To build a billion-dollar company, keep your founder in the CEO spot

January 22, 2015, 12:17 PM UTC
Facebook Founder And Co-founder
CAMBRIDGE - NOVEMBER 12: Founder of Mark Zuckerberg, right, and Dustin Moscovitz, co-founder, left; have their photo taken at Harvard Yard. The two are students at Harvard University who are taking the semester off. (Photo by Justine Hunt/The Boston Globe via Getty Images)
Photograph by Justine Hunt — Boston Globe/Getty Images

The overwhelming majority of billion-dollar tech companies are still run by their founders, according to a new study by investment firm Atomico. In all, Atomico counts 133 companies which crossed the billion-dollar mark by sticking with their founder as the CEO, which works out to 85%. The trend is especially prominent with newer startups: 27 of the 28 billion-dollar companies founded in the last four years still have their founders in charge.

(For more on billion-dollar startups, see Fortune’s latest cover story, “The Age of Unicorns.” Atomico’s analysis takes publicly-traded companies into account, while Fortune’s sticks to private companies.)

The permanent founder-CEO wasn’t always a trend. For the longest time, it was standard for a startup’s founder—a visionary “ideas guy” or a genius-coder Stanford dropout type—to step aside once the company began to make money. At that point, the startup’s investors would bring in a seasoned executive to manage the business. The founders either would retreat to a more product-focused role, such as Yahoo (YHOO) co-founder David Filo, who still works from a cubicle as “Chief Yahoo,” or they would move on and start a new company.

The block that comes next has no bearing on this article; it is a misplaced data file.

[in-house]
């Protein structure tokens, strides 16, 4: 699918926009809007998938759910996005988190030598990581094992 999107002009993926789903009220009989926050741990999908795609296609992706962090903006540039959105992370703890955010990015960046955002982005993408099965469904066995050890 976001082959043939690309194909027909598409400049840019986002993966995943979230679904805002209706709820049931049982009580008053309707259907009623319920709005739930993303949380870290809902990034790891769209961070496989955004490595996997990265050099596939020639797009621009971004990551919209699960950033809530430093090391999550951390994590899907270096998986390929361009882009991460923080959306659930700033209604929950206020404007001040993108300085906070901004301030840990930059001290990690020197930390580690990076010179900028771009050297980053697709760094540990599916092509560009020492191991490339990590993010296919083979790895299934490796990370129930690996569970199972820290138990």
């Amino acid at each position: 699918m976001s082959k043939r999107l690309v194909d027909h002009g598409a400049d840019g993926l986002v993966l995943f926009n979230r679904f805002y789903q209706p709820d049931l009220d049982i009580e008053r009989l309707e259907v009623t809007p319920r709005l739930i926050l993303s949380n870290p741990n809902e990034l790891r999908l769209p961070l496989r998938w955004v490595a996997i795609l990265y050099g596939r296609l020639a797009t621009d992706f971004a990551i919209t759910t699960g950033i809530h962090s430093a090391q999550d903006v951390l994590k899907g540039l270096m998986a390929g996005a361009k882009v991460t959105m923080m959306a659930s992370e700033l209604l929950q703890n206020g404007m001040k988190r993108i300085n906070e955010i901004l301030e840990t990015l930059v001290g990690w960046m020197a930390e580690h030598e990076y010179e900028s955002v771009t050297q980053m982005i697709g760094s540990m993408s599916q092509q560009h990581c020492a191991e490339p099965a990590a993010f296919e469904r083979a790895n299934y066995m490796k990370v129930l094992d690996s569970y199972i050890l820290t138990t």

That’s no longer the case, and today’s founder-CEOs have Mark Zuckerberg to thank.

Unlike most successful venture-backed entrepreneurs before him, Zuckerberg maintained a controlling ownership stake in the company he founded. When Facebook (FB) went public, Zuckerberg owned more than a quarter of its shares and had voting power over almost 60% of the board. Bill Gates didn’t have that kind of control over Microsoft (MSFT) when it went public, nor did Larry Page and Sergey Brin at Google (GOOG). For a startup like Facebook, which had more than $2.4 billion in private venture funding, that was no easy feat. Each new round of funding is essentially a sale of shares owned by a company’s founders to outside investors, loosening their control.

With Zuckerberg controlling Facebook’s board, he couldn’t be pushed out, no matter how unqualified some might have felt he was to run a company with thousands of employees and billions of users. Instead of stepping aside as Facebook’s growth exploded, Zuckerberg surrounded himself with smart people who taught him how to be a manager. He learned on the job and made plenty of very public mistakes along the way, but it has worked out in his favor. At 30 years old, he is the youngest CEO of a Fortune 500 company. Oh, and since going public in 2012, Facebook has doubled its market cap to $212 billion.

Facebook’s management structure heralded a new era of founder-CEOs. Not all of them have worked out: Zynga (ZNGA) CEO Mark Pincus and Groupon (GRPN) CEO Andrew Mason were eventually pushed out after their startups went public and lost value. But the fact that they held onto the CEO role—and a significant chunk of equity—through the IPO signaled a shift in practice. Today, founders aren’t interested in bringing in adult supervision. They want to become the adult supervision.